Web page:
Samples & Downloads
Complete Piano Music - Vol. 1
10 Bagatelles, op.5 (1918) [11:35]
Sonata No.1, op.22 (1918) [14:37]
Inventions, op.13 (1921) [5:43]*
Sonata No.2, op.94 (1961) [11:11]
10 Études, op.18 (1920) [19:32]*
Giorgio Koukl (piano)
*World Premiére Recordings
rec. Conservatorio della Svizzera Italiana, Lugano, Switzerland,
13 March 2011.
GRAND PIANO GP608 [62:38]
This is one of those discs that makes me want to shout with
delight. Not only is it the piano music of a neglected but brilliant
composer but the sub-title Complete Piano Music 1 means
there will be more. In fact there will be as many as eight volumes
By his late teens, the accompanying booklet explains, Tcherepnin
had already composed several hundred pieces. His
father, Nikolay was a conductor, pianist and composer and, indeed
the genes were passed on to Alexander’s son Ivan who was
also a composer. Being born in what, as Confucius would, no
doubt, have described as “interesting times”, the
family had a difficult life from 1917 when they left for Tbilisi,
Georgia, to escape the upheavals of the Russian Revolution,
cholera and famine. Then they had to flee Georgia, following
its annexation by the Soviet Union in 1921, for Paris where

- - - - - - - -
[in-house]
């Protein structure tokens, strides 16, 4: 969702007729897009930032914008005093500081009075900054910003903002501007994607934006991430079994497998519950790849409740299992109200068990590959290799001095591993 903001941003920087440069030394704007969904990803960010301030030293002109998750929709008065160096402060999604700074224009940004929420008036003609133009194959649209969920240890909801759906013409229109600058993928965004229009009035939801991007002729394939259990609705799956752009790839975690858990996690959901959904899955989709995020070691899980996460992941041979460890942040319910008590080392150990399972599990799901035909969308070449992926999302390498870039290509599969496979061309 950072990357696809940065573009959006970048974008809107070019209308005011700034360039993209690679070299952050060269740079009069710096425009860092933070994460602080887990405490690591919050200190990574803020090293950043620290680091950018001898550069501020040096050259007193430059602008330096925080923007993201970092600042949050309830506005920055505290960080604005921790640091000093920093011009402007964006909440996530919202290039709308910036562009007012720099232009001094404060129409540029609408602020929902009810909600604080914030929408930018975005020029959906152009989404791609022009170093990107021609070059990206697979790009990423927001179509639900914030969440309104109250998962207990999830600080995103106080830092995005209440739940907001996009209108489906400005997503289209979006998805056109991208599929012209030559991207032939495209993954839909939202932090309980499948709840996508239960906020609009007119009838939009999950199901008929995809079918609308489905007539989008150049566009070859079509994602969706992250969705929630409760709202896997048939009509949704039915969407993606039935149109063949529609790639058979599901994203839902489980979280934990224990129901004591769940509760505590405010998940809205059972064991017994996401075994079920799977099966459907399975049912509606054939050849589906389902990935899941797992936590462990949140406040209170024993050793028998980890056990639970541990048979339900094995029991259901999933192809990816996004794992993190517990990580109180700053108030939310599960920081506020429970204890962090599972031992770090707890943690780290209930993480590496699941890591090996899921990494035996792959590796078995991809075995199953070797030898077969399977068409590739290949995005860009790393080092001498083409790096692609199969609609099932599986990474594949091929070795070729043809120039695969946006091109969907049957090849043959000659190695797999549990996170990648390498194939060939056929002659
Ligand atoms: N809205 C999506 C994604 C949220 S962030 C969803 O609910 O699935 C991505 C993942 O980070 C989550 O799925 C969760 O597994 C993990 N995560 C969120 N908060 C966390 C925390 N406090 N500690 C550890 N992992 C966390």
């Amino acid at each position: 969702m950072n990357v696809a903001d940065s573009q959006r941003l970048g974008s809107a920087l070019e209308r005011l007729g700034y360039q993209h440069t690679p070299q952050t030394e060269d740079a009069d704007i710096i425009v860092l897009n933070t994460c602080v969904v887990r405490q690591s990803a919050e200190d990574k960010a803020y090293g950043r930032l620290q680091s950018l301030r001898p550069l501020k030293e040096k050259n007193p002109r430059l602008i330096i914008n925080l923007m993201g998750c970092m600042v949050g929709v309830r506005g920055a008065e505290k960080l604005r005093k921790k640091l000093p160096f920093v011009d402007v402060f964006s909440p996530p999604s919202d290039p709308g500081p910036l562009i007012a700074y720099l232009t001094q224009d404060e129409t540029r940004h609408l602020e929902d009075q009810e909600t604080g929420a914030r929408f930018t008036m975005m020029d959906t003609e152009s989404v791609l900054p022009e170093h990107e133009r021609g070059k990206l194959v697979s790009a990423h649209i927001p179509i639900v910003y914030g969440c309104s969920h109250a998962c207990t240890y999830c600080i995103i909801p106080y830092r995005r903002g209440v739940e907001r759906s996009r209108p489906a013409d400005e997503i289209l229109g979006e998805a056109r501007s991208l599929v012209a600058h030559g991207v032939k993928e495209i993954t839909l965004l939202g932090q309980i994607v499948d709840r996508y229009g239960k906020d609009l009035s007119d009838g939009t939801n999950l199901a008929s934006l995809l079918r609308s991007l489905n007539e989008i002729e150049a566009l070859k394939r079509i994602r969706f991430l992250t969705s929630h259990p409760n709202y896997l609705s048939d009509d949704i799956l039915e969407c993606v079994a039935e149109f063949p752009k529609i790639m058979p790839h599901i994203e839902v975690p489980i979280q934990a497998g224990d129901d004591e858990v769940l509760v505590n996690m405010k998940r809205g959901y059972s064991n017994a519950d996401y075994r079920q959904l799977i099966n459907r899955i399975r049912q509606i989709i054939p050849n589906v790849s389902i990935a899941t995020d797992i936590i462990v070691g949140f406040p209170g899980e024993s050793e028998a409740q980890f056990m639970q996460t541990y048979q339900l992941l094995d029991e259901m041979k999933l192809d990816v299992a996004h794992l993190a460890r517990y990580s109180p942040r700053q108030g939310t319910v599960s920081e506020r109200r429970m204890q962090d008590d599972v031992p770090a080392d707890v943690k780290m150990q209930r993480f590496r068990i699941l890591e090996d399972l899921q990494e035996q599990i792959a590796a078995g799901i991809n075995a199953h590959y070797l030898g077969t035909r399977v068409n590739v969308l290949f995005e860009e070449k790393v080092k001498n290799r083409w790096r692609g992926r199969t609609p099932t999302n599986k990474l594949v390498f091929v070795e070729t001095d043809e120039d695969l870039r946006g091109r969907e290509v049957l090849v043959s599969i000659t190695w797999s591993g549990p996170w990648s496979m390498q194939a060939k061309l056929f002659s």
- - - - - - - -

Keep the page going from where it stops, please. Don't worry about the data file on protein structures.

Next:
Alexander remained throughout the second world war before finally
settling in the USA in 1948.
His corpus of work embraces all manner of genres including opera,
ballet, orchestral, chamber, solo works, choral, band, music
for films and the theatre and even compositions for accordion
and harmonica, among others. Though I’ve yet to hear much
of it I’ve always been particularly struck by his piano
music which I’ve found original and exciting ever since
I first heard it on a old vinyl disc. He’s another of
those pianist composers from the early twentieth century who
became masters of the piano miniature.
The disc opens with his 10 Bagatelles, op.5 from 1918,
distilled from a much larger number of pieces begun when he
was a mere 13 year old, and one of his best known compositions.
It comes as no surprise to learn that fact as they are highly
inventive and hugely satisfying works possessing a crystalline
brilliance accompanied by a propulsive momentum that drives
the music forward in a way that becomes almost addictive. They
are pieces that stay in the memory for, though I never heard
that old disc often and not for many years, I recognised the
first two bagatelles as plainly as if I’d only listened
to them last week. Years after he had written them Tcherepnin
was embarrassed by their success regarding them as juvenile,
though he relented later accepting their spontaneity. Artists
can sometimes be too self-critical, finding it difficult to
accept flashes of genius at an early age. These are certainly
examples of that and while you listen just remind yourself that
these were composed almost one hundred years ago - unbelievable!
Self criticism takes various forms and often includes destruction
of works considered unworthy of publication - thank God that
didn’t happen with the bagatelles! - and with Tcherepnin
that was the fate of the first twelve of his 13 piano sonatas,
written in his early teens. The fourteenth, later renumbered
as his piano sonata no.1, is the sole survivor and listening